# An electric toy car with a mass of #2 kg# is powered by a motor with a voltage of #8 V# and a current supply of #6 A#. How long will it take for the toy car to accelerate from rest to #6 m/s#?

The product of voltage and current is the power input.

The vehicle's change in kinetic energy is

The energy divided by the power equals the amount of time required.

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To find the time it takes for the toy car to accelerate from rest to 6 m/s, we can use the equation of motion:

[ v = u + at ]

Where:

- ( v ) is the final velocity (6 m/s)
- ( u ) is the initial velocity (0 m/s, since the car starts from rest)
- ( a ) is the acceleration
- ( t ) is the time taken

We need to find the acceleration first. The force causing the acceleration can be calculated using Ohm's law:

[ V = IR ]

Where:

- ( V ) is the voltage (8 V)
- ( I ) is the current (6 A)
- ( R ) is the resistance of the motor

Given that ( V = IR ), we can rearrange it to find the resistance of the motor:

[ R = \frac{V}{I} = \frac{8, \text{V}}{6, \text{A}} = \frac{4}{3}, \Omega ]

Now, we use the formula ( F = ma ), where ( F ) is the force applied by the motor, ( m ) is the mass of the car, and ( a ) is the acceleration. The force is also given by ( F = \frac{V^2}{R} ).

Equating the two expressions for force:

[ ma = \frac{V^2}{R} ]

[ a = \frac{V^2}{mR} = \frac{(8, \text{V})^2}{(2, \text{kg})\left(\frac{4}{3}, \Omega\right)} = \frac{64}{2 \times \frac{4}{3}} , \text{m/s}^2 = 24 , \text{m/s}^2 ]

Now, using the equation of motion:

[ 6, \text{m/s} = 0 + (24 , \text{m/s}^2) t ]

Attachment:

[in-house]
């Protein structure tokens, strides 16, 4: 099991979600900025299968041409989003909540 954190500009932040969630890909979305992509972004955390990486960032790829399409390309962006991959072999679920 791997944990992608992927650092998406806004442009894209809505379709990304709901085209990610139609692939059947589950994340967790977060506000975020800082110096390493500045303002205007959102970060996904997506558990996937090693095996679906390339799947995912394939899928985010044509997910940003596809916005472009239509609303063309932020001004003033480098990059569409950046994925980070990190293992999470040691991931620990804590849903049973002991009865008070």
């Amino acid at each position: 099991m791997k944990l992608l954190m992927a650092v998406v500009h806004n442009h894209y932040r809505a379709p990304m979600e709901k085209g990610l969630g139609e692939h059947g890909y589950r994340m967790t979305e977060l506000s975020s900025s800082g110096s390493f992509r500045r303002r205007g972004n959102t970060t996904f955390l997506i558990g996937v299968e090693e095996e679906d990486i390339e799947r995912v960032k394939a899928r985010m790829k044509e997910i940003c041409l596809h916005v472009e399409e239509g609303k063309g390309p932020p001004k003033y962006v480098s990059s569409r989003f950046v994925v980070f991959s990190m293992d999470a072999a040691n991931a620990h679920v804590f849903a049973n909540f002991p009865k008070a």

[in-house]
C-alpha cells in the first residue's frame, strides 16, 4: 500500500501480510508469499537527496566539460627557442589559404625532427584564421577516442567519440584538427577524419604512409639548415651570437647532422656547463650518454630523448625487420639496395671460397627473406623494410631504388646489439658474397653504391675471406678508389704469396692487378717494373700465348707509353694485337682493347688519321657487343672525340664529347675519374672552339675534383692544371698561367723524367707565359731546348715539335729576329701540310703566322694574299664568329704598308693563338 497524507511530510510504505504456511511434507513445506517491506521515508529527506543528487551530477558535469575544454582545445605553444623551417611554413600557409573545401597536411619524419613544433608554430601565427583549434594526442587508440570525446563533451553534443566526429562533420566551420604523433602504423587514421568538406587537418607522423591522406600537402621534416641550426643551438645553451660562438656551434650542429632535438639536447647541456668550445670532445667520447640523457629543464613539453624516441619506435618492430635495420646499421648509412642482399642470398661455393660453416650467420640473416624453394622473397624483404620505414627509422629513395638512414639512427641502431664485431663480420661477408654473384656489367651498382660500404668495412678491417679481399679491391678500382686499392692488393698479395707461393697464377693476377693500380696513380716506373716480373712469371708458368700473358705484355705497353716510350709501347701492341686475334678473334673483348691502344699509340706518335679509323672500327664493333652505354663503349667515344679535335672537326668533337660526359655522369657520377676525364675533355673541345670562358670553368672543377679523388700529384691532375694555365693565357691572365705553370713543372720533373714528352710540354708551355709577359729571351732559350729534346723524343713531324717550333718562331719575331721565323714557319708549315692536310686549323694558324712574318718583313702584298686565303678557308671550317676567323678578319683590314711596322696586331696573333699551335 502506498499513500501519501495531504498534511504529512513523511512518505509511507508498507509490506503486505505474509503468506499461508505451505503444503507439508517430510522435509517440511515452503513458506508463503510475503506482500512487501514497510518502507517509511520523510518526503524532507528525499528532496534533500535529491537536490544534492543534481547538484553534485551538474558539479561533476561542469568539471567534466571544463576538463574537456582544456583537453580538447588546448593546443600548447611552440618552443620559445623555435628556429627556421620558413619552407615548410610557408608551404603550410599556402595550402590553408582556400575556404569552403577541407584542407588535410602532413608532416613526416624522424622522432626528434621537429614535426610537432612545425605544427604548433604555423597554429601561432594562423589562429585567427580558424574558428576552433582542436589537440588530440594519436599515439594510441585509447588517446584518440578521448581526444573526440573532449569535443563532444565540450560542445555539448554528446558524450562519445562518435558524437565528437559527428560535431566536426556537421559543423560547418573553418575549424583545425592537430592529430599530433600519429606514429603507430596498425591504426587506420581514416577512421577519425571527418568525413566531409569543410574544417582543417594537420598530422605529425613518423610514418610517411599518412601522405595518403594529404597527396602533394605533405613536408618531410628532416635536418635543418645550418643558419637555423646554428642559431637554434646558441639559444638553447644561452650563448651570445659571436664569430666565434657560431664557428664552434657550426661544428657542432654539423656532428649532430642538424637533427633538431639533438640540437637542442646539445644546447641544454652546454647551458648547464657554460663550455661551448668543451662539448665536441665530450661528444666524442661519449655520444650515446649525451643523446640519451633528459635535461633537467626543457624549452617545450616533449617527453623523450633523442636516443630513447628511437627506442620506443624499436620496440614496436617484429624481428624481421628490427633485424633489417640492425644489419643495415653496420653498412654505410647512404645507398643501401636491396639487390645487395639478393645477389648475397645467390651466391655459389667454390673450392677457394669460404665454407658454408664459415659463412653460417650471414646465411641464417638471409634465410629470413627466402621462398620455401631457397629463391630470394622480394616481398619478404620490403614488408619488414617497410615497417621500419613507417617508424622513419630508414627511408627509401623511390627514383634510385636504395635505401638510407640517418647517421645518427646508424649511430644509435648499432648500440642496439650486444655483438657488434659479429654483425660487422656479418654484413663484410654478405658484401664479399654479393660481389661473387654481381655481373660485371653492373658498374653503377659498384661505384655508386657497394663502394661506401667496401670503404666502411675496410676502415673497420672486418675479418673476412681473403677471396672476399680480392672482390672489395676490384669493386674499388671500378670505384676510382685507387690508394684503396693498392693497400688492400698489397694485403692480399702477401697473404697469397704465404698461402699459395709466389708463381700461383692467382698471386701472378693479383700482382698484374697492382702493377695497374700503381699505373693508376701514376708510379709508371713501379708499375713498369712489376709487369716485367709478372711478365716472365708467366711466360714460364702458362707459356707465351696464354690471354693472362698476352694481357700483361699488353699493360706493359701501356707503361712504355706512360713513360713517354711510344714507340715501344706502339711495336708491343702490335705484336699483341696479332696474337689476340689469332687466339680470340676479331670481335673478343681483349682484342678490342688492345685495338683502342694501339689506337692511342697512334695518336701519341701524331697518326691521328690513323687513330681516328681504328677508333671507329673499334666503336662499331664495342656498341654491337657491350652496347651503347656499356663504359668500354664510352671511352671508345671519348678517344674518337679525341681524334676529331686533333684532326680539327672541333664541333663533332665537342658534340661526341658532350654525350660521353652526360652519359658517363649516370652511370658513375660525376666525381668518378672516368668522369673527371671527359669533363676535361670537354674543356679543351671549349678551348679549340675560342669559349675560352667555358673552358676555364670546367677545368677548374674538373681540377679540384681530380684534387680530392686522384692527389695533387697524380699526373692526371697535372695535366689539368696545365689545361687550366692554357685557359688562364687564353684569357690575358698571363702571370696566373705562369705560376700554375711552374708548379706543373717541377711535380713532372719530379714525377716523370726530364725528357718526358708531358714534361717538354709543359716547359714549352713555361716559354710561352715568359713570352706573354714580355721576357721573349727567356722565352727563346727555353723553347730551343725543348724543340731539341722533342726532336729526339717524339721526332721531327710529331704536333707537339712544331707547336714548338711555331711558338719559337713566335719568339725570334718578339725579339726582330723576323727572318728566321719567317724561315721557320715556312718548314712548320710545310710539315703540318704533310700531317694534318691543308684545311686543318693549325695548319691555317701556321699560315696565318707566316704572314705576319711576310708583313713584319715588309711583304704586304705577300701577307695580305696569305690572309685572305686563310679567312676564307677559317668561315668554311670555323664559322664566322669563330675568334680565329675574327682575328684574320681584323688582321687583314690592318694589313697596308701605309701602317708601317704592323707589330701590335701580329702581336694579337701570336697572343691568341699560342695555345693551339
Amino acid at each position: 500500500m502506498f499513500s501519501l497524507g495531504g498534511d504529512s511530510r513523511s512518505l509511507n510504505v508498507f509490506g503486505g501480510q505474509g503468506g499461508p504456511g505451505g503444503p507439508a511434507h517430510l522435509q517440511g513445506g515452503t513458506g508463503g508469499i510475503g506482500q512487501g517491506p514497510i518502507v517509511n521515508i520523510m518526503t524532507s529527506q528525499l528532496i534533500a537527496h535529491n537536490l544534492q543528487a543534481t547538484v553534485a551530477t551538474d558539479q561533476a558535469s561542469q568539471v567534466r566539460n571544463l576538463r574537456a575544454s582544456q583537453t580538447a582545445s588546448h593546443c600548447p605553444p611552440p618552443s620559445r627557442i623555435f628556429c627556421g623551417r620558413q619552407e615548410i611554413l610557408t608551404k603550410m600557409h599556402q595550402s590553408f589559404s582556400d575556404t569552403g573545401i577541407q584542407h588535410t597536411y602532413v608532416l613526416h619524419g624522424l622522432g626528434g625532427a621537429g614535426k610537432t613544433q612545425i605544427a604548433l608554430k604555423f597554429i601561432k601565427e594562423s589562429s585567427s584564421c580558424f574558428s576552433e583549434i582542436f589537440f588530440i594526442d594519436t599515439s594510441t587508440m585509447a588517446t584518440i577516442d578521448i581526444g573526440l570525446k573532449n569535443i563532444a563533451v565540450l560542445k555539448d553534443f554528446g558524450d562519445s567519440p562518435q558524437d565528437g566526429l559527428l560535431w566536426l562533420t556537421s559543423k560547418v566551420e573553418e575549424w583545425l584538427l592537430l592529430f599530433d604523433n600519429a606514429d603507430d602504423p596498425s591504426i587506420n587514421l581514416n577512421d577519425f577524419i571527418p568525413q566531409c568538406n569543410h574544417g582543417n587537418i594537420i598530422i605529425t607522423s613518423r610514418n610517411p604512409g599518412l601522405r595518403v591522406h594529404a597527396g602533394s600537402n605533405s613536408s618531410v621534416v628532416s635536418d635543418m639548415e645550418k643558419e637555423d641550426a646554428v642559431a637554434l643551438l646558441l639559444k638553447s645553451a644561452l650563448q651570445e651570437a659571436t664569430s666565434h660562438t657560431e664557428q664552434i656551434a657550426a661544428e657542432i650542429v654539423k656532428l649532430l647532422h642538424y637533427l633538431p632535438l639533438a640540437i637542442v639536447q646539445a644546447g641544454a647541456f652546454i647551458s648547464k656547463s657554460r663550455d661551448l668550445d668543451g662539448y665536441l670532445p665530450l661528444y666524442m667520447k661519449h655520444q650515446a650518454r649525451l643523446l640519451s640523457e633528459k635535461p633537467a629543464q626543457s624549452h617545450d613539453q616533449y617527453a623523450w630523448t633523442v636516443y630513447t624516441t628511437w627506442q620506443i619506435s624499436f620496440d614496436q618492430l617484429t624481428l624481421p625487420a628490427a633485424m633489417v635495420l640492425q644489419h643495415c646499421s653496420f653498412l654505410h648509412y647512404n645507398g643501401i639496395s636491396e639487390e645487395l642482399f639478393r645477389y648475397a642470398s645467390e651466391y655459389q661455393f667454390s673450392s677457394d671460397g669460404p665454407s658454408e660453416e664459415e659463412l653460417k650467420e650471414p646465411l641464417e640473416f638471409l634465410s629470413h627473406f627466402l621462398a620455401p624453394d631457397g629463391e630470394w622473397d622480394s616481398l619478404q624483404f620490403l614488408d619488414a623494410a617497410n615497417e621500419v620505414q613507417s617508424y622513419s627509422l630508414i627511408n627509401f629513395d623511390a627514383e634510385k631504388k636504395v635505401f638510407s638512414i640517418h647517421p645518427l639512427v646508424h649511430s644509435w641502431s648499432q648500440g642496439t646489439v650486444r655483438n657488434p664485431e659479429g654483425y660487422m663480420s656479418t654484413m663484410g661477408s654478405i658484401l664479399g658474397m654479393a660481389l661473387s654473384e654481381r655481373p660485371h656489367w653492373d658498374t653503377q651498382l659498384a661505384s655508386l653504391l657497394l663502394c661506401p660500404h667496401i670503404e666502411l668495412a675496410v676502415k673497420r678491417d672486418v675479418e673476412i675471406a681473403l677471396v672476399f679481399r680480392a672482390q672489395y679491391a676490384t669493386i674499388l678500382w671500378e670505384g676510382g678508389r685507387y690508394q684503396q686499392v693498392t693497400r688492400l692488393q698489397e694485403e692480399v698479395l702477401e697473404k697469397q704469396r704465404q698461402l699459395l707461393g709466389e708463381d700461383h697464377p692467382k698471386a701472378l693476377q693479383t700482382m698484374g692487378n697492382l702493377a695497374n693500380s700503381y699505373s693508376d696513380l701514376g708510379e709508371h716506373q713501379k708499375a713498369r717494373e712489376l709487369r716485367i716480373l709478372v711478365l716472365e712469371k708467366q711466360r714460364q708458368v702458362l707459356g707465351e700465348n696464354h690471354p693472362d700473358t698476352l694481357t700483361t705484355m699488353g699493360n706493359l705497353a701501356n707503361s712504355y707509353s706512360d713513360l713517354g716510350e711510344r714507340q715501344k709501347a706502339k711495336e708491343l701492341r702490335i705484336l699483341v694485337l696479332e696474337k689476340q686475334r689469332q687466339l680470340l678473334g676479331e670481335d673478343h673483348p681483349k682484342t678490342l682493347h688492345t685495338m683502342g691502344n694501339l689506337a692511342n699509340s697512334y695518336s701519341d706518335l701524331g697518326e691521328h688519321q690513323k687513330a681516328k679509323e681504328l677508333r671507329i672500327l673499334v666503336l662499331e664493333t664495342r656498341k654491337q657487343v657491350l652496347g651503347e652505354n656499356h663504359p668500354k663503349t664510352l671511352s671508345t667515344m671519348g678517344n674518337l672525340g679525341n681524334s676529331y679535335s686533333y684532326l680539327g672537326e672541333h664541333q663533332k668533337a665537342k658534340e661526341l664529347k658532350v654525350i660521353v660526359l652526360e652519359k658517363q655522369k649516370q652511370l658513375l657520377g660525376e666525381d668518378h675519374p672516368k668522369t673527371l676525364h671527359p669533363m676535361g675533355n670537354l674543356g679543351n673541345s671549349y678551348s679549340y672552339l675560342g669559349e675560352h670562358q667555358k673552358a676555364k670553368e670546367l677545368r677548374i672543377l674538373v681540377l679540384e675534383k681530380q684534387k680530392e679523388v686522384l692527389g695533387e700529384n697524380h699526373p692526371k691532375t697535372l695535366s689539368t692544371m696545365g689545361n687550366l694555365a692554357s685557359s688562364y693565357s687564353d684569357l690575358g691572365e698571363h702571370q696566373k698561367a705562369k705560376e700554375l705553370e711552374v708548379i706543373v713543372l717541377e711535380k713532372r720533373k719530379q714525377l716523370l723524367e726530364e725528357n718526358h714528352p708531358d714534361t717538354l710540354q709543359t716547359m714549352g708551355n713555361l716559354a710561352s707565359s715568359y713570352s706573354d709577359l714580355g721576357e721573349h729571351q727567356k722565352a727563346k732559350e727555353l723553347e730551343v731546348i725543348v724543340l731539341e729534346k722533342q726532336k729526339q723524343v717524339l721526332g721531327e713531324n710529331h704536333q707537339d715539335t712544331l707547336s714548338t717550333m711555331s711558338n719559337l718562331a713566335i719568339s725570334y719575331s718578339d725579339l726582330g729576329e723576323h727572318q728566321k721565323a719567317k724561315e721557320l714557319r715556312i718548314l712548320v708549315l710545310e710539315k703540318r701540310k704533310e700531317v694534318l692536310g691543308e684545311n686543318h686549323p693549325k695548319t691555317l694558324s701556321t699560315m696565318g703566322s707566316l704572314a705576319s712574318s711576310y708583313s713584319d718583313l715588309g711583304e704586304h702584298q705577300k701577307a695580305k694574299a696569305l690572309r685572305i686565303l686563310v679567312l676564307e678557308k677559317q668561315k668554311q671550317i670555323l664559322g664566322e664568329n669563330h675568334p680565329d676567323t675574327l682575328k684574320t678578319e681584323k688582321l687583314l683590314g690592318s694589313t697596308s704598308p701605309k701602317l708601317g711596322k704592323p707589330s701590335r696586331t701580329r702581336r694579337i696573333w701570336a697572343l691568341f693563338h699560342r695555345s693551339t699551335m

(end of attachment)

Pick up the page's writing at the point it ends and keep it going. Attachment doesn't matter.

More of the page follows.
[ t = \frac{6, \text{m/s}}{24, \text{m/s}^2} = \frac{1}{4}, \text{s} ]

So, it will take ( \frac{1}{4} ) seconds for the toy car to accelerate from rest to 6 m/s.

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When evaluating a one-sided limit, you need to be careful when a quantity is approaching zero since its sign is different depending on which way it is approaching zero from. Let us look at some examples.

When evaluating a one-sided limit, you need to be careful when a quantity is approaching zero since its sign is different depending on which way it is approaching zero from. Let us look at some examples.

When evaluating a one-sided limit, you need to be careful when a quantity is approaching zero since its sign is different depending on which way it is approaching zero from. Let us look at some examples.

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- Why are high voltages used when supplying electricity over long distances?
- Two charges of # -5 C # and # -7 C# are positioned on a line at points # 5# and # 4 #, respectively. What is the net force on a charge of # -5 C# at # 0 #?

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